If you think about it, music already has some things in common with medicine – parental advisory labels turn explicit CDs into “controlled substances,” while albums regarded as relatively harmless can be purchased “over the counter” by any customer. For centuries, music has been used to treat ailments as well as to entertain, and recent studies have produced scientific evidence to support these traditional claims. But Austrian Vera Brandes wants to give music equal status with prescription drugs in the world of mainstream healthcare, declaring “I am the first musical pharmacologist.”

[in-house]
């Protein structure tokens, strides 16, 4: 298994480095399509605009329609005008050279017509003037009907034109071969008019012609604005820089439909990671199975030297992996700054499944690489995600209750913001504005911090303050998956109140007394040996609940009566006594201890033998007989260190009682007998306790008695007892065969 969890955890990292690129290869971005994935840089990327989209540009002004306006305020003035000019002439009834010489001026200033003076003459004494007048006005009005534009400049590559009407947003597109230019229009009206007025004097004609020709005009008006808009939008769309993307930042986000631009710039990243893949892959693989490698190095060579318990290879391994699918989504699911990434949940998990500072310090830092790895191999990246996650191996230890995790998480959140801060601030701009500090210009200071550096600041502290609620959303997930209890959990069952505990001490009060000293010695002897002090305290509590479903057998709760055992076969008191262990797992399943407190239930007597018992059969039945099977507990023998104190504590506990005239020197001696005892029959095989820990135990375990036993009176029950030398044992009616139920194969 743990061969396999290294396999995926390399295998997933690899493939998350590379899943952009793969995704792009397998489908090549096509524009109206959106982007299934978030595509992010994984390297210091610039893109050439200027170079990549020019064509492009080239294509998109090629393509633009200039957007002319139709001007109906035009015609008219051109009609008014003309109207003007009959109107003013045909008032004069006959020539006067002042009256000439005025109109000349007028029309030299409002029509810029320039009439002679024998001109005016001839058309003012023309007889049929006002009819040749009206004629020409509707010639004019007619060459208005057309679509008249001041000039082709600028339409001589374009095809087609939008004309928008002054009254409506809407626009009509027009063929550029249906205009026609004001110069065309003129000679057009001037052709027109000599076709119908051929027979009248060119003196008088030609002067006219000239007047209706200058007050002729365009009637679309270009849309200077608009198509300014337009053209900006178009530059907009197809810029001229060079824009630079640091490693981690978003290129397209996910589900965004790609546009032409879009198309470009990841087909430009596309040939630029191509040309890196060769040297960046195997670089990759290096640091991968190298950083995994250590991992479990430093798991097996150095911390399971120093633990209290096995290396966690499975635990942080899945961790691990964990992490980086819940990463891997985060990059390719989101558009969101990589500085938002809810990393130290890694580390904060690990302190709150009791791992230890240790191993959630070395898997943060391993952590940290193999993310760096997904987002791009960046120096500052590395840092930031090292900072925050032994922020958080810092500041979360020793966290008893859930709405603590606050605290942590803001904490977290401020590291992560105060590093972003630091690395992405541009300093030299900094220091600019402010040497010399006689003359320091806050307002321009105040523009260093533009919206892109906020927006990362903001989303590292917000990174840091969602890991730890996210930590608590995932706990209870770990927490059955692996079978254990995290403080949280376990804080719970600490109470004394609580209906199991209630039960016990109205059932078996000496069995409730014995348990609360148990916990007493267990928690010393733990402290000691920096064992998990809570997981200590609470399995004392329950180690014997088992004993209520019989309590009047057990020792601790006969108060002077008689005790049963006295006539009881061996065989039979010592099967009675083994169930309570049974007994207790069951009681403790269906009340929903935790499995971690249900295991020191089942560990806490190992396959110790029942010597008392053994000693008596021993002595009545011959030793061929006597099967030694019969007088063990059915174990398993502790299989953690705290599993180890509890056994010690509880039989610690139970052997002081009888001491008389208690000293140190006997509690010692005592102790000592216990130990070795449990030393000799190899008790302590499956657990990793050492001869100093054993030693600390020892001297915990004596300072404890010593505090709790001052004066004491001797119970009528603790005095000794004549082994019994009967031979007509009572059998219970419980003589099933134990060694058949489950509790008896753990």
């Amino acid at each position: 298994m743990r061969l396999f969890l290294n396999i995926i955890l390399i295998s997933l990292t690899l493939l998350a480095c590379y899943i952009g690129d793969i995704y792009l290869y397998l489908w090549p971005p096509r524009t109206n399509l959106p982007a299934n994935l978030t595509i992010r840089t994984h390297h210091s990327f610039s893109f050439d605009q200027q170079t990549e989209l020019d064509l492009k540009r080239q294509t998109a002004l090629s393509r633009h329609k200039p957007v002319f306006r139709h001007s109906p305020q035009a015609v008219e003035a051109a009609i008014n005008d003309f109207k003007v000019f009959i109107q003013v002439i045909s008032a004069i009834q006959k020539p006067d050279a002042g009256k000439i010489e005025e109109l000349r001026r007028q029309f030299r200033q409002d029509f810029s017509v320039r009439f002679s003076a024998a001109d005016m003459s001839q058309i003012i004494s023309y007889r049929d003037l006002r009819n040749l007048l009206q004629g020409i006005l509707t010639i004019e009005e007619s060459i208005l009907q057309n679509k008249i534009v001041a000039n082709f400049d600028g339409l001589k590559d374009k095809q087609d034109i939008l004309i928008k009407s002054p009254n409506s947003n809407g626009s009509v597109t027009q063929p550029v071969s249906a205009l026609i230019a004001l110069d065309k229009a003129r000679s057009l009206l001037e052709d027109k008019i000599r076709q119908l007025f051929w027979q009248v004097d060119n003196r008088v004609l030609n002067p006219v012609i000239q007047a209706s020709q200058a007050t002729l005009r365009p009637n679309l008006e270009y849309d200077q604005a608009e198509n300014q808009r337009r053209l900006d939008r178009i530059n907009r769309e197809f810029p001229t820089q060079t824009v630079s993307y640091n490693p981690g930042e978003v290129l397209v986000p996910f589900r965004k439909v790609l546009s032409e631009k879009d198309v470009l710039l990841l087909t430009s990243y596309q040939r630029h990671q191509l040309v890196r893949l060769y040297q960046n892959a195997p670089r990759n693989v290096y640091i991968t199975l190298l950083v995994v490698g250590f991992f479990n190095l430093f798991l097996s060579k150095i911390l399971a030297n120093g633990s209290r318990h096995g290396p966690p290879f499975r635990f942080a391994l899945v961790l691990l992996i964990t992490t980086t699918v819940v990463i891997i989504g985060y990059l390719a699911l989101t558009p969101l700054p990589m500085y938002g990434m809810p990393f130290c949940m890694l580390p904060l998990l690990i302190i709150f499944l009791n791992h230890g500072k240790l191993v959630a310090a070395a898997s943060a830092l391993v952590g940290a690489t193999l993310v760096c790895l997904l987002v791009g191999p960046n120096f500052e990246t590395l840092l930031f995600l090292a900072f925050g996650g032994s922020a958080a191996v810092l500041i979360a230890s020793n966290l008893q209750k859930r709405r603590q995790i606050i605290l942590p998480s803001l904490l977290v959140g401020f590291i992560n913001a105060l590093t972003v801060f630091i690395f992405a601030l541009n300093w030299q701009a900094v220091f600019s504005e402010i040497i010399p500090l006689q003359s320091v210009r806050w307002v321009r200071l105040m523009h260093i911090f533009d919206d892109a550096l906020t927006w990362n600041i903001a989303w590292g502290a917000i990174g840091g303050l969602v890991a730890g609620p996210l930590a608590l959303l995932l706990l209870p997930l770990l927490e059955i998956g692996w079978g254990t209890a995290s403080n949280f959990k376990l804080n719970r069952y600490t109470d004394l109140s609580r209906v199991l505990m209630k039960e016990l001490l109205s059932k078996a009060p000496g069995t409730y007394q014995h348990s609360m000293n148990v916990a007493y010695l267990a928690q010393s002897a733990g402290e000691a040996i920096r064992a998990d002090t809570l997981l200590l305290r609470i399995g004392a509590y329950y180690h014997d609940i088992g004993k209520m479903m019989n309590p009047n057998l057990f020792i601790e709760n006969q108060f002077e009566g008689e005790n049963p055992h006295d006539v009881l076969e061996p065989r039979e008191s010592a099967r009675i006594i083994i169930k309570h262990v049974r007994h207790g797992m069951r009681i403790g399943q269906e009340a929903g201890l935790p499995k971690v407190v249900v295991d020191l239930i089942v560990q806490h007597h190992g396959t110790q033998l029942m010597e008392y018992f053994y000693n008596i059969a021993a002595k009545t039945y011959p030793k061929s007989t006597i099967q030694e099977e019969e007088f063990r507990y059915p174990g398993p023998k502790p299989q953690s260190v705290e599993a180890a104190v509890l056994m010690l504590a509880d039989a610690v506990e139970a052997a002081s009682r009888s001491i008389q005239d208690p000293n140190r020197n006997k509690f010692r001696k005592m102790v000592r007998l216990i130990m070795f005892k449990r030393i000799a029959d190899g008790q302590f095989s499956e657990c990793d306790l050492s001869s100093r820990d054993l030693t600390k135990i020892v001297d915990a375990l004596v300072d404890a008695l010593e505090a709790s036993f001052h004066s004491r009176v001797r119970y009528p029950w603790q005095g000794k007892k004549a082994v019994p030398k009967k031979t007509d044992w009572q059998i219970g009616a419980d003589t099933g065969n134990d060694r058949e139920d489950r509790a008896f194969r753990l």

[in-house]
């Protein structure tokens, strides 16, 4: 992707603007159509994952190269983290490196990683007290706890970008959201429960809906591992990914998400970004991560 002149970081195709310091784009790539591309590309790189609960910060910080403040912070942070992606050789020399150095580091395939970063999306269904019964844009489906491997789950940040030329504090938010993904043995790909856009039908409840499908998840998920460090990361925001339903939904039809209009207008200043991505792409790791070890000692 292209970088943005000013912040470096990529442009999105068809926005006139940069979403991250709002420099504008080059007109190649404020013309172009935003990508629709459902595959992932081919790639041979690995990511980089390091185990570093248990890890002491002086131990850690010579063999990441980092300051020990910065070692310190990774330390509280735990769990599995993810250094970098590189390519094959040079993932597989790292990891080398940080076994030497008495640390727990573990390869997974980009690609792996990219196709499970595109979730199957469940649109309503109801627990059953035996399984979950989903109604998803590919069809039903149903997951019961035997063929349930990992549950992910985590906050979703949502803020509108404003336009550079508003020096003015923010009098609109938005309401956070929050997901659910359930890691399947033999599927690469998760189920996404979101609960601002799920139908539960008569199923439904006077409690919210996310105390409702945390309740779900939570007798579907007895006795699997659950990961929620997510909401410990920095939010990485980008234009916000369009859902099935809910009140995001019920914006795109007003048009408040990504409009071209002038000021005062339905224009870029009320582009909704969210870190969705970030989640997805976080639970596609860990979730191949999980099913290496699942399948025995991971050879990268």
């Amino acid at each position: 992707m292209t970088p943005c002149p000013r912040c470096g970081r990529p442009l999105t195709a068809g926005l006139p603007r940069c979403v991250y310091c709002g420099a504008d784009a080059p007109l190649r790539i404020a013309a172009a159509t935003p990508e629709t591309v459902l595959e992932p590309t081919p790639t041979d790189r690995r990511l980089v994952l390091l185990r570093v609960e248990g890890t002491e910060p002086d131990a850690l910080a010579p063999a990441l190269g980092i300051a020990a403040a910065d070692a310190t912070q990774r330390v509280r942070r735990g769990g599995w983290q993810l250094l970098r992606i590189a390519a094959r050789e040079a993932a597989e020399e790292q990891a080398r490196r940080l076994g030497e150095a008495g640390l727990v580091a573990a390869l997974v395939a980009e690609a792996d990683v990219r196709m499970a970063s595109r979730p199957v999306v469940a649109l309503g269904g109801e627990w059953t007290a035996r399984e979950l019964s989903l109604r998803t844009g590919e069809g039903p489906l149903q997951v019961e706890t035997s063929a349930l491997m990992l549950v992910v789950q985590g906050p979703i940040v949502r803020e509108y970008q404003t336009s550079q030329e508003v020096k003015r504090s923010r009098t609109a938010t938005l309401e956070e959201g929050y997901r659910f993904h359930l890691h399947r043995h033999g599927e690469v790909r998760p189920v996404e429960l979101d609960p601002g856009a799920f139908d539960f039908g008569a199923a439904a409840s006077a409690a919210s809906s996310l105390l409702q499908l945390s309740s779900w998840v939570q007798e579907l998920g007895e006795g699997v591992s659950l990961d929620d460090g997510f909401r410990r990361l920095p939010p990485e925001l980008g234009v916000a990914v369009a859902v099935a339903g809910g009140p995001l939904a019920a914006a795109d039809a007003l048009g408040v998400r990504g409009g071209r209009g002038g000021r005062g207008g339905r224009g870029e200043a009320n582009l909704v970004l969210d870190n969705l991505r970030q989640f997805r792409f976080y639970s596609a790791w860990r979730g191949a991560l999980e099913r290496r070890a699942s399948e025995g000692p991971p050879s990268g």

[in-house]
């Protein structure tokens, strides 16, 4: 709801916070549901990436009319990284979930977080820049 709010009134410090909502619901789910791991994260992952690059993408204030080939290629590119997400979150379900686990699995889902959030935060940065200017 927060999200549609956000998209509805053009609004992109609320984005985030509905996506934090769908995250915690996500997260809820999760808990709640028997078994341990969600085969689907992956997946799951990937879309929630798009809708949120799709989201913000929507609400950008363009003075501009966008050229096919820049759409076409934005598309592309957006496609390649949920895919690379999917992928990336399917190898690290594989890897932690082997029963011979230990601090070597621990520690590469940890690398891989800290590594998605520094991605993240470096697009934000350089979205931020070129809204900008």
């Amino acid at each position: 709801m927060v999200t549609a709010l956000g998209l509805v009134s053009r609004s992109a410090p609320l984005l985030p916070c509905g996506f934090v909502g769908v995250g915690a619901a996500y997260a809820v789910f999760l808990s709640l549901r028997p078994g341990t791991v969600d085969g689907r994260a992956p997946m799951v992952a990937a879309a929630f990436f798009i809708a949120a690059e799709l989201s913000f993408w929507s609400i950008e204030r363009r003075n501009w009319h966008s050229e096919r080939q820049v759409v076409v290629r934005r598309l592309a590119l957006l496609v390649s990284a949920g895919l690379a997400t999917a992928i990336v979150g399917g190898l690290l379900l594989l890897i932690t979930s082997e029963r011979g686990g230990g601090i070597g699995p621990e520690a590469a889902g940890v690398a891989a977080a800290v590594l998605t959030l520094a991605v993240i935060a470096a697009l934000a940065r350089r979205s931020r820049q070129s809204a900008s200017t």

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Support for certain types of music as beneficial to one’s well being has skyrocketed among medical professionals over the last few decades. Dr. Michael Rozien of the Cleveland Clinic is one of these advocates, explaining to the New York Times that “[listening] to finer music and attending concerts on a consistent basis makes your real age about four years younger.” As to what constitutes “finer music,” many experts simply offer general suggestions – classical is a favorite. Dissatisfied with this lax approach, Brandes believes that music can function on a par with medicine and should be treated as such. With her company Sanoson, the director of music and medicine research at Salzburg’s Paracelsus Private Medical University is developing listening regimens of original compositions to treat specific ailments. She described a hypothetical case to the newspaper: “Say a patient comes in suffering from depression… [the] first step is always to see the physician. But then there will be the choice of treatment options: the shrink, Prozac or music.” Like any prescription, the musical “doses” should be taken on a fixed schedule to achieve the best results. The Sanoson “therapies” are slated for a fall launch in Austria and Germany, but won’t reach the United States until 2010.